“Even more to the point ․ it is likewise established that negligent misrepresentations causing investment loss or loss of other economic interest are considered purposeful rather than accidental for the purpose of insurance coverage․ The underlying rationale of this rule is that negligent misrepresentation requires intent to induce reliance and, therefore, is a subspecies or variety of fraud which is excluded from policy coverage. (Gagne v. Bertran (1954) 43 Cal.2d 481, 487–488 [275 P.2d 15]; Blankenheim v. E.F. Hutton & Co. (1990) 217 Cal.App.3d 1463, 1472–1473 [266 Cal.Rptr. 593].)” (Chatton, supra, 10 Cal.App.4th at pp. 860–862, 13 Cal.Rptr.2d 318, emphasis added.)
Contrary to Dykstra and Holland Michigan's argument, the holding in United Pacific Ins. Co. v. McGuire Co. (1991) 229 Cal.App.3d 1560, 1565–1566, 281 Cal.Rptr. 375, has no application here. There the court was dealing with the definition of occurrence provided by a special endorsement to a standard CGL policy. The endorsement defined occurrence as “ ‘an accident, an event [emphasis added] or a continuous or repeated exposure to conditions which results, during the policy period, in bodily injury or property damage neither expected nor intended by the insured.’ ” (Id. at p. 1563, 281 Cal.Rptr. 375.) Focusing on addition of the word “event” in the special endorsement, the court in United Pacific agreed with the insured that the policy would provide coverage for the intentional act of terminating an employee so long as the results of the termination—the employee's emotional distress—were not also intended by the insured. (Id. at p. 1566, 281 Cal.Rptr. 375.)
“The insureds' interpretation comports best with the grammatical structure of the definition of occurrence and gives substance to the extended coverage in the special endorsement. It is not inconsistent with precedents holding that intentional conduct lies outside the definition of occurrence. As we have noted, these precedents are based on an interpretation of the word ‘accident’; the insureds' interpretation rests on the additional word ‘event’ inserted in the extended definition. Contrary to the protests of Pacific Insurance, we do not think the insureds' interpretation would open the insurance industry to ‘unbridled coverage.’ It would extend coverage under the special endorsement to an area of liability for bodily injury that, while lying outside standard coverage, is still circumscribed by the statutory limitations of Insurance Code section 533 and the presumably broader limitations of the phrase excluding coverage for damages that are expected or intended.” (United Pacific Ins. Co. v. McGuire Co., supra, 229 Cal.App.3d at pp. 1566–1567, 281 Cal.Rptr. 375.)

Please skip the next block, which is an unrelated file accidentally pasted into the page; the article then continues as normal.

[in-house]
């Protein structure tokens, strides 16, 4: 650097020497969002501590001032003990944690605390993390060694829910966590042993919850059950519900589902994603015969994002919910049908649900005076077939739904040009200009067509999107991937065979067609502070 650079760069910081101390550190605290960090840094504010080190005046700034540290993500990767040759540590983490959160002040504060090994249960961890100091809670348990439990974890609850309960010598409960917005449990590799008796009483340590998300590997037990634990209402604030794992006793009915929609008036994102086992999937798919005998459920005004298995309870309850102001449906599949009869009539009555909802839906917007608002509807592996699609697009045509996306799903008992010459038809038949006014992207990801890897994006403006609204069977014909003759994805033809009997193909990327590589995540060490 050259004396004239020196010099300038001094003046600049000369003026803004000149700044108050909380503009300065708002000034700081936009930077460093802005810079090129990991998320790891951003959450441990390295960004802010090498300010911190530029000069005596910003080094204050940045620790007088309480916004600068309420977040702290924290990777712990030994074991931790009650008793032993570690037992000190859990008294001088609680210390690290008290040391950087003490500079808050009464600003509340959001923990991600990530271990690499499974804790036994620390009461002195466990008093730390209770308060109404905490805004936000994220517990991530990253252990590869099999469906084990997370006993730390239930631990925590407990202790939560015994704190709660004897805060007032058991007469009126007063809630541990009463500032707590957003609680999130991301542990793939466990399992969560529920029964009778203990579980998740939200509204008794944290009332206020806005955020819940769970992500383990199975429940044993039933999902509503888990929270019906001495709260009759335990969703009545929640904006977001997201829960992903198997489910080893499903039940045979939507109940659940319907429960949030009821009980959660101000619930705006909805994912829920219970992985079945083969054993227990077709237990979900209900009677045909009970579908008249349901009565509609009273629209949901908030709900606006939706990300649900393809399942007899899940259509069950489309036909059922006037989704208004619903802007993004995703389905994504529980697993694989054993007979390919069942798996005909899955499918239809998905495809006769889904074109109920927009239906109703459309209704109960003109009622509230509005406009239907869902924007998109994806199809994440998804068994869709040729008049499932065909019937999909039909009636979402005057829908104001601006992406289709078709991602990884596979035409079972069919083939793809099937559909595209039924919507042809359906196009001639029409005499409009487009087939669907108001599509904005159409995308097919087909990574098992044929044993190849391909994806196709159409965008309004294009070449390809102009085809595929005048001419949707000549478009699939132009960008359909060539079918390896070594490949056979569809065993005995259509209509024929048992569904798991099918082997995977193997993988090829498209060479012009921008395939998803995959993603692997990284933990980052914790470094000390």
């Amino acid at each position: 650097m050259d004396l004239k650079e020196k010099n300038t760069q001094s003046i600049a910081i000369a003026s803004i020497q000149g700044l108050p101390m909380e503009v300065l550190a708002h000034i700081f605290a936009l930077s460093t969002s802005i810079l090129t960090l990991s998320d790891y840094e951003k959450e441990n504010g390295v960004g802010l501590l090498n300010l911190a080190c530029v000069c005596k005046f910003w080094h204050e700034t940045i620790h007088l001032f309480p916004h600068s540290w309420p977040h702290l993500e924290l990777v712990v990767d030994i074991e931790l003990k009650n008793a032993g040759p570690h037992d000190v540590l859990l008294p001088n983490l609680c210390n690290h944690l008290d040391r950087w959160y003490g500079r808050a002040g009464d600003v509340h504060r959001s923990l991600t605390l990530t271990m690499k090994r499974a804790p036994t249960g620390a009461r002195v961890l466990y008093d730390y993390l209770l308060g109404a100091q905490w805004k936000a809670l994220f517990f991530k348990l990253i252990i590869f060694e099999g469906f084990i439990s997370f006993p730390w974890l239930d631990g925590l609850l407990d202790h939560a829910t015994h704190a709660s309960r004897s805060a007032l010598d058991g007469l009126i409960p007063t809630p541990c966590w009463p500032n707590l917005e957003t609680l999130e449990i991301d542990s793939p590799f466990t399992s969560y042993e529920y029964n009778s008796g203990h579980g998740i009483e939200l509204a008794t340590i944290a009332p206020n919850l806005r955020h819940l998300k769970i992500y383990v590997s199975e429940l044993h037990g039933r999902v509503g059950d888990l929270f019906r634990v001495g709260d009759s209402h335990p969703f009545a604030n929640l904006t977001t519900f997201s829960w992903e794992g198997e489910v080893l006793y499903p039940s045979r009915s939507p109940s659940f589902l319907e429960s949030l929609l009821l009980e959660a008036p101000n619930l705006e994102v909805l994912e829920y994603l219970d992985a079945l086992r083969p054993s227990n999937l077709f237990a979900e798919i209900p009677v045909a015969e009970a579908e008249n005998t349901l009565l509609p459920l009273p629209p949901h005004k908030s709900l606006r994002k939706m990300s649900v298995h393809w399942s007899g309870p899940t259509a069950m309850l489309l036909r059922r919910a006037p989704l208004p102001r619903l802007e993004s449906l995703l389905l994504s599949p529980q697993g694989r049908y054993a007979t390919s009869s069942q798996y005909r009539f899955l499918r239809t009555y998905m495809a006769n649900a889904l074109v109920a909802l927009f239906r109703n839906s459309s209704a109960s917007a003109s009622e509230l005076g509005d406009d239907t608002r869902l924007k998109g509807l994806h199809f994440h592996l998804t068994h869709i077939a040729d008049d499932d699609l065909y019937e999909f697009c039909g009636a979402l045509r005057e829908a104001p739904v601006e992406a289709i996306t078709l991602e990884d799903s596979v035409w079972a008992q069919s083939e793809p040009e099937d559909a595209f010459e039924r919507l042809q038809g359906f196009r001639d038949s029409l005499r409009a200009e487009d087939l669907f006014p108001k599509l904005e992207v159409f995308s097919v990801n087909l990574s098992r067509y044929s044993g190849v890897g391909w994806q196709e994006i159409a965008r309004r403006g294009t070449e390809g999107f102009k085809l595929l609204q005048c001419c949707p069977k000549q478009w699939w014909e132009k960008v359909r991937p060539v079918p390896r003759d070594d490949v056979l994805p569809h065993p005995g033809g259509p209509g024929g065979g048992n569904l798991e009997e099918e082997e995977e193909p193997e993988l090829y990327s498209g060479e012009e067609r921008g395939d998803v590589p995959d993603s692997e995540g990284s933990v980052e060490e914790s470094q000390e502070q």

Here of course the Foremost policies do not extend coverage to both “accidents” and “events”. Rather, as in Chatton, coverage was provided for accidents only and not for intentional or negligent misrepresentations.
Having concluded the Foremost policies provide coverage only for accidents, we turn to the broader question of whether Foremost nonetheless owed Dykstra and Holland Michigan a duty to defend them in the Feurzeig action. “It is axiomatic that an insurer's duty to defend is separate from and broader than its duty to indemnify. [Citation.] The duty to defend is not measured solely by how the third party denominates its complaint or frames its theories, but is also measured by whether there is any potential for the third party's complaint to assert a covered claim. [Citation.] Thus, if the insurer learns facts—whether from the complaint, the insured or another source—which create a potential for the third party to assert a covered claim, the insurer owes a duty to defend. [Citation.]